“I didn’t know what to say, I didn’t even have my driver’s license yet,” Abis joked, later saying one of the Pride players, at Lemon’s request, picked him up at school and brought him down to Frasier Field.

“When I look back on it now, I really consider it the time of my life,” he said. “If I can continue to do what I did with the Pride for the rest of my life, I knew I was going to be happy. I have names on my contact list like Butch Hobson, and worked with guys like Rick Wise (former big leaguer and Pride pitching coach) and Rick Miller (former Red Sox and Pride manager). I remember picking up Brian Daubach up at the airport. There are a lot of people who still mean a lot to me. It was the time of my life.”

Abis’ youth won’t be a detriment to the job, Hall said.

“The people look at him like their son,” he said. “I think he overcomes (his youthful appearance) because of his knowledge.”

Abis was an avid actor in high school and did some outside of college with theater groups.

He can sing, and has had some overtures from some groups in Torrington, but there just isn’t enough time.

“It’s tough,” Abis said. “There’s a huge theatre right here in Torrington. They keep saying I should do a show.”

But the job makes that impossible.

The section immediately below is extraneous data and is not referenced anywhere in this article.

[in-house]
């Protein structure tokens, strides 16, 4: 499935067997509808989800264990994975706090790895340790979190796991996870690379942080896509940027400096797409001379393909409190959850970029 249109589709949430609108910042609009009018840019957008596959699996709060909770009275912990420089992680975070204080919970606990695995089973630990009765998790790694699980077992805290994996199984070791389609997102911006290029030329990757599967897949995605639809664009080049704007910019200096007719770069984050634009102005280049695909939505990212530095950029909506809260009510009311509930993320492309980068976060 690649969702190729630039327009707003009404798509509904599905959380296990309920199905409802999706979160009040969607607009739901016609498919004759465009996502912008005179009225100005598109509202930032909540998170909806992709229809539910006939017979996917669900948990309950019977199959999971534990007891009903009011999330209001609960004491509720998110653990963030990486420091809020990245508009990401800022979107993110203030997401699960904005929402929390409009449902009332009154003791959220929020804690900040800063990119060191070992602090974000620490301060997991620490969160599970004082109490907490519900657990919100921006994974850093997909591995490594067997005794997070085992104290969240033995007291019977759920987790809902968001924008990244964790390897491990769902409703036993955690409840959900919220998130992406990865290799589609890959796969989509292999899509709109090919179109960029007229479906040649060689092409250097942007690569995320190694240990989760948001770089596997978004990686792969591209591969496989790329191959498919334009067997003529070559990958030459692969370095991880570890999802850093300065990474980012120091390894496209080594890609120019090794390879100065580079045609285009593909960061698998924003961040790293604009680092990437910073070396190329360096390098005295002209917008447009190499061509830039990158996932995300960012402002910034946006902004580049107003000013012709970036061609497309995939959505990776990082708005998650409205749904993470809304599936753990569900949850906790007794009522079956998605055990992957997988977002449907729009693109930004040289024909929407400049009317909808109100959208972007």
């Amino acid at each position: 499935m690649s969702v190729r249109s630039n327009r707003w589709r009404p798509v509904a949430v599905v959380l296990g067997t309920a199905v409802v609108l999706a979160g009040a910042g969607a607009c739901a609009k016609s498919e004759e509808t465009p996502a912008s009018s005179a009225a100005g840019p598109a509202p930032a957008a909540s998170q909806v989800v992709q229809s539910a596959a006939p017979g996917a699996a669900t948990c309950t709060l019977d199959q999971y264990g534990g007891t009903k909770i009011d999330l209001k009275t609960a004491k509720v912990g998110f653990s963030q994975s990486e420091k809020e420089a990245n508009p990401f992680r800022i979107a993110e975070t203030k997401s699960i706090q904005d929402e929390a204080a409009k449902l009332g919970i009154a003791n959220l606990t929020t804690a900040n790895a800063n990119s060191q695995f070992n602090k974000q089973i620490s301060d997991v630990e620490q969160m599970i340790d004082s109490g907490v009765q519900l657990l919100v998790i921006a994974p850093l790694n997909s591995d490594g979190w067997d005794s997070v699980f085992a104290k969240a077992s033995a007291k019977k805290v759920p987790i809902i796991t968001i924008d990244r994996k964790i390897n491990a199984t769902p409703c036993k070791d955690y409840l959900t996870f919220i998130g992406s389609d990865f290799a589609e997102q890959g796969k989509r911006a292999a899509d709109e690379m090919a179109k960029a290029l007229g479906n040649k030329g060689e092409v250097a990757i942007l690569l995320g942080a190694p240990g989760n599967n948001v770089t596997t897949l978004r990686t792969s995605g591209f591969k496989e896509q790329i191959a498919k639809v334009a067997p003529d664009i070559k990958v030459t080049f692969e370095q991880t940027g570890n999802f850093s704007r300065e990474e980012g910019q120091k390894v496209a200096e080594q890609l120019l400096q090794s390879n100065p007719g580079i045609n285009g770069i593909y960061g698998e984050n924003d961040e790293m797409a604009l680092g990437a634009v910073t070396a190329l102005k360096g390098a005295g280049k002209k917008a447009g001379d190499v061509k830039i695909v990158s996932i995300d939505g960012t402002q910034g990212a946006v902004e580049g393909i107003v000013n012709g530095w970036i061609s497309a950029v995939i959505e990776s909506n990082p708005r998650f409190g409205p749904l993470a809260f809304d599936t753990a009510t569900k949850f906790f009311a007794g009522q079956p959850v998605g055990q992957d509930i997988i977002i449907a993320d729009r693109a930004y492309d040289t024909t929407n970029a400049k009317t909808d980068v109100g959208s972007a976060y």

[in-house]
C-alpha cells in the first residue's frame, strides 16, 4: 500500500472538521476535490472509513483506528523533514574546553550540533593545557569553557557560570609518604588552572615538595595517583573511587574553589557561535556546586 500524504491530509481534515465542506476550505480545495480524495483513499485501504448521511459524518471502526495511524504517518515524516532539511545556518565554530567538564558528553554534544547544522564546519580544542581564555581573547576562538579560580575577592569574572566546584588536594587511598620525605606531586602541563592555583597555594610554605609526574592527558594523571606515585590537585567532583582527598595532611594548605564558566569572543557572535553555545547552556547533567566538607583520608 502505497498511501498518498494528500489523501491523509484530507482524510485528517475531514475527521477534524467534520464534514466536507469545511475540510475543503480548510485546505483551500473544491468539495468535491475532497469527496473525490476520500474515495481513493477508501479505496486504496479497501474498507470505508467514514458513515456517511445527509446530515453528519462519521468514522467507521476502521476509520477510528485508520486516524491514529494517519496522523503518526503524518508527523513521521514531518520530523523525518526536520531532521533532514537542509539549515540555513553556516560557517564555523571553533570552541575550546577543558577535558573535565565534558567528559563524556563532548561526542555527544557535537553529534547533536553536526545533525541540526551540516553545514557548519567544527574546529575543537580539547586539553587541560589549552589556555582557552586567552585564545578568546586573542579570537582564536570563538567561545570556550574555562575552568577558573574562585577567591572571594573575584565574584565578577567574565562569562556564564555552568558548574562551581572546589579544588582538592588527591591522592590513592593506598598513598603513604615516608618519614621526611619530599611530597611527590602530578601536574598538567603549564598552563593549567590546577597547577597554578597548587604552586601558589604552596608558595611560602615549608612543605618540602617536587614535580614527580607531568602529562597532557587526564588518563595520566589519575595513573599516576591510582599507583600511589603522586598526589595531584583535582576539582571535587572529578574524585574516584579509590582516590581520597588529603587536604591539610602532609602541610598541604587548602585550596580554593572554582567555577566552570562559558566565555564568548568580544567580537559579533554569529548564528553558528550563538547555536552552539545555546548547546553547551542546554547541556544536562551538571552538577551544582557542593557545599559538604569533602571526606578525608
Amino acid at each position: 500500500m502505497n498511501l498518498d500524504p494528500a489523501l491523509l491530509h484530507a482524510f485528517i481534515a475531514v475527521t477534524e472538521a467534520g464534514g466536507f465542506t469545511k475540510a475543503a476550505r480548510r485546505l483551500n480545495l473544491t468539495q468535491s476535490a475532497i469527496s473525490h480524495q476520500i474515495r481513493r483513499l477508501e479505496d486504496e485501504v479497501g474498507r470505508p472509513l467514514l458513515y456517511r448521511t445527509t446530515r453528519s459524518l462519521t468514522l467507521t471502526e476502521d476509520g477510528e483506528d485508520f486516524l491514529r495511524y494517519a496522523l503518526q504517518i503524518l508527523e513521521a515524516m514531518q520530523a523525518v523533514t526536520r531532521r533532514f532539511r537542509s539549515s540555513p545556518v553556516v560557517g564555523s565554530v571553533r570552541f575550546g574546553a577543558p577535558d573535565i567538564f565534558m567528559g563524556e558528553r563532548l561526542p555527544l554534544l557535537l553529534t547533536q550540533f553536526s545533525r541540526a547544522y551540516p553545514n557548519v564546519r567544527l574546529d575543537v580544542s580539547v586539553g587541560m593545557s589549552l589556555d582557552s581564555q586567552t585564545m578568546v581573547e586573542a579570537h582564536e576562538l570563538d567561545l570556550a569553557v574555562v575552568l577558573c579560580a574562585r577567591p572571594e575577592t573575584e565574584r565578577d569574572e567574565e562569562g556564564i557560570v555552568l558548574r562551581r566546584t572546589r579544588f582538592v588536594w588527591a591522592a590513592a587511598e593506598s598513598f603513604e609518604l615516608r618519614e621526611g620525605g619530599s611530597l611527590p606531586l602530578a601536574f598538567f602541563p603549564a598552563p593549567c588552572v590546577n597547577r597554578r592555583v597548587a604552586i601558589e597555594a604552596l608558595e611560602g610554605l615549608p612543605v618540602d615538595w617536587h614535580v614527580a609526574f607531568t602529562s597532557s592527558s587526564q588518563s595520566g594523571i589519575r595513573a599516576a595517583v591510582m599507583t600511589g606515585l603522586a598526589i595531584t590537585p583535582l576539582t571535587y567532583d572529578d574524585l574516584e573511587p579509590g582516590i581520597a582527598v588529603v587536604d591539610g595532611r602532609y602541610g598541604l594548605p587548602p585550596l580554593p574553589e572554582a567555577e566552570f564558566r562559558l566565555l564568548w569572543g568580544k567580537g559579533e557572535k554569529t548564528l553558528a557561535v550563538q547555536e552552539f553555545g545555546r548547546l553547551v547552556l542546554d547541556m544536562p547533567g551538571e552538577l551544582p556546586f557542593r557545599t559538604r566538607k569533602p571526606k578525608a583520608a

“I knew I couldn’t be the white horse (riding into town),” he said. “My approach is, I will work my butt off. That’s my goal. That’s kind of where I’m going with it.”

And it will probably take more than one year. He recently held his first Hot Stove dinner with former Red Sox manager Bobby Valentine, now the Sacred Heart University athletic director, as the guest speaker.

“My contract is up in August,” Abis said. “Would I come back to Torrington? Of course, I don’t want to leave something that isn’t finished.

“I want to work in baseball. I feel I’ll be pushed in the right direction at some point. It’s kind of what Bobby Valentine was talking about the other night. It’s a lot of luck.

“Just think, I’m 22 years old and I’ve been in baseball for 10 years.”

And, as Hall predicted, he’s now a general manager.